Public records show scant participation in Cleveland's voluntary gun registration scheme; Police unaware of any crimes solved

by Larry S. Moore

On May 25, 2011, the City of Cleveland finally lost in the attempt to be a medieval city/state and continue to flaunt Ohio's statewide preemption of gun laws. However, since the city leadership never met a gun control scheme they didn't like, they soon concocted a voluntary handgun registration program.

The process involved:

  • Applicants will need to bring a photo identification, specifically a government issued driver's license, passport, Ohio identification card or military identification
  • All applicants should bring all handguns unloaded and securely wrapped to the police district of their choice.
  • A police officer will verify the applicant's identification, verify the make, model, caliber and serial number of the weapon and do a record check on the gun.

This led us to ask several questions, including who would be naïve enough to bring their guns to Cleveland authorities for what amounts to a voluntary criminal investigation. If the investigation turns up nothing, the handgun owner will make an appointment to have a photo taken and pay a fee for a totally unnecessary registration process.

When I first learned of this scheme, I thought there were several problems with the process. First, citizen owned firearms are prohibited in police stations per Ohio Revised Code. Second, why is giving the city a photo identification for a gun a good idea when it's been determined that a photo ID cannot be required to vote? Finally, I wondered just how this program is working. So I decided to submit a public records request to the City of Cleveland. Let the nightmare begin!

The public records request seemed a simple approach to find out the answers. We've done them at other times and with various governments within Ohio. Silly me, I forgot that the City of Cleveland is an entity unto itself. Translation – it became an absolute nightmare trying to get the information. And some of our questions were never answered.

The public records request was for the following information:

  • The total number of individuals voluntarily registering handguns with the City of Cleveland.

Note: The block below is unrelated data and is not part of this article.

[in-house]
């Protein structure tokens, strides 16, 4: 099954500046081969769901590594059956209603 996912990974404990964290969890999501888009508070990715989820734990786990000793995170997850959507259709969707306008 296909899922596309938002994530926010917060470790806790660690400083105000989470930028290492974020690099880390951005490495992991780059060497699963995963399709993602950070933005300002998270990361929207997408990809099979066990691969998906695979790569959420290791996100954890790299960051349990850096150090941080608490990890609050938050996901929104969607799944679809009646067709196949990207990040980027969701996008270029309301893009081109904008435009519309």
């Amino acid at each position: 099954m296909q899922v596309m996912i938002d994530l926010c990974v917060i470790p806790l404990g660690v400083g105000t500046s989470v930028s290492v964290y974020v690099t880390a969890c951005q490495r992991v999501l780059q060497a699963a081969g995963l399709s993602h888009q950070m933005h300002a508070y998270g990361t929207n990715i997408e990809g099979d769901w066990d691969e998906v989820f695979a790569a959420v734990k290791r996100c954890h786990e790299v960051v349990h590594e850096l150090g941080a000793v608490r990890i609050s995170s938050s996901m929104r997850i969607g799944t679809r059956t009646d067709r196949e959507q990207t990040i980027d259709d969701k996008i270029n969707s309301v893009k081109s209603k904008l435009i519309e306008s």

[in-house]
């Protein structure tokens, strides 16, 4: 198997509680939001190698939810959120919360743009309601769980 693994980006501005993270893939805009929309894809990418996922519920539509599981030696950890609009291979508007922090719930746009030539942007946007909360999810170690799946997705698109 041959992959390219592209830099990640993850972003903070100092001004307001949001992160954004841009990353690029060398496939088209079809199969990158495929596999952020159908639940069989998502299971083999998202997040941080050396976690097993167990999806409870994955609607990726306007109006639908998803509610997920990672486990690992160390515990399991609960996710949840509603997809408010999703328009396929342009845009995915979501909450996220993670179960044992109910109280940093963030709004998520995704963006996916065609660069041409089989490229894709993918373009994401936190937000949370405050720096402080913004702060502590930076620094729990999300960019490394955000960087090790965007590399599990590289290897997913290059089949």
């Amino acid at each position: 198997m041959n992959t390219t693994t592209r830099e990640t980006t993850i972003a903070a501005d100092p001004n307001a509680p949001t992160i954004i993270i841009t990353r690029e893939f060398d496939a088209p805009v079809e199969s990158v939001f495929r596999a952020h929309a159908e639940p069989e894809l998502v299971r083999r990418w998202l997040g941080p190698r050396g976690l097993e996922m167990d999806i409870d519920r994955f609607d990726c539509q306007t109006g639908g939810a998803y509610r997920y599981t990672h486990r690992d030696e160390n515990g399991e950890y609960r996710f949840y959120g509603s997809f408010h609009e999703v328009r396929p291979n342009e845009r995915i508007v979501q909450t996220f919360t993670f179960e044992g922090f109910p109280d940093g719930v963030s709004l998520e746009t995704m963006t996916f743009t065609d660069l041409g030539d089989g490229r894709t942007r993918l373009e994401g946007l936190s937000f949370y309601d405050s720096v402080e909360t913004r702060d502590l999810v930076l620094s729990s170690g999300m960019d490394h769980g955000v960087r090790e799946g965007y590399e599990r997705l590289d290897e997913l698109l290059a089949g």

• The total number of handguns registered.
  • The name and address of the individual voluntarily registering the handgun(s).
  • The make model and caliber of all handguns registered.
  • The make, model and caliber of any firearms confiscated or voluntarily surrendered to the City of Cleveland through the voluntary registration program.
  • If any criminal charges have resulted from handguns submitted for voluntary registration, the name and address of the person charged and the charges filed.
  • The time period for this request is from the inception of the voluntary registration program through January 21, 2011.

The request was sent to City of Cleveland, Division of Police, Michael McGrath, Chief of Police and mailed on Feb 17, 2011. The Chief’s Office received and logged it Feb 22, 2011 at 09:06AM. Things went downhill from this point for quite some time. I waited approximately 30 days, which seemed a reasonable time for the city to process the request. Finally, after many calls and an equal number of broken promises, the data was sent via fax on 6/29/11.

It is all two pages of registrations! The timeframe is December 2010 through May 2011. There are 88 total lines of registered handguns. The list includes the make and model of the handgun and the owner's name and address. I don't know what kind of numbers I expected to receive but it was definitely more than 88 entries, especially given the population of Cleveland.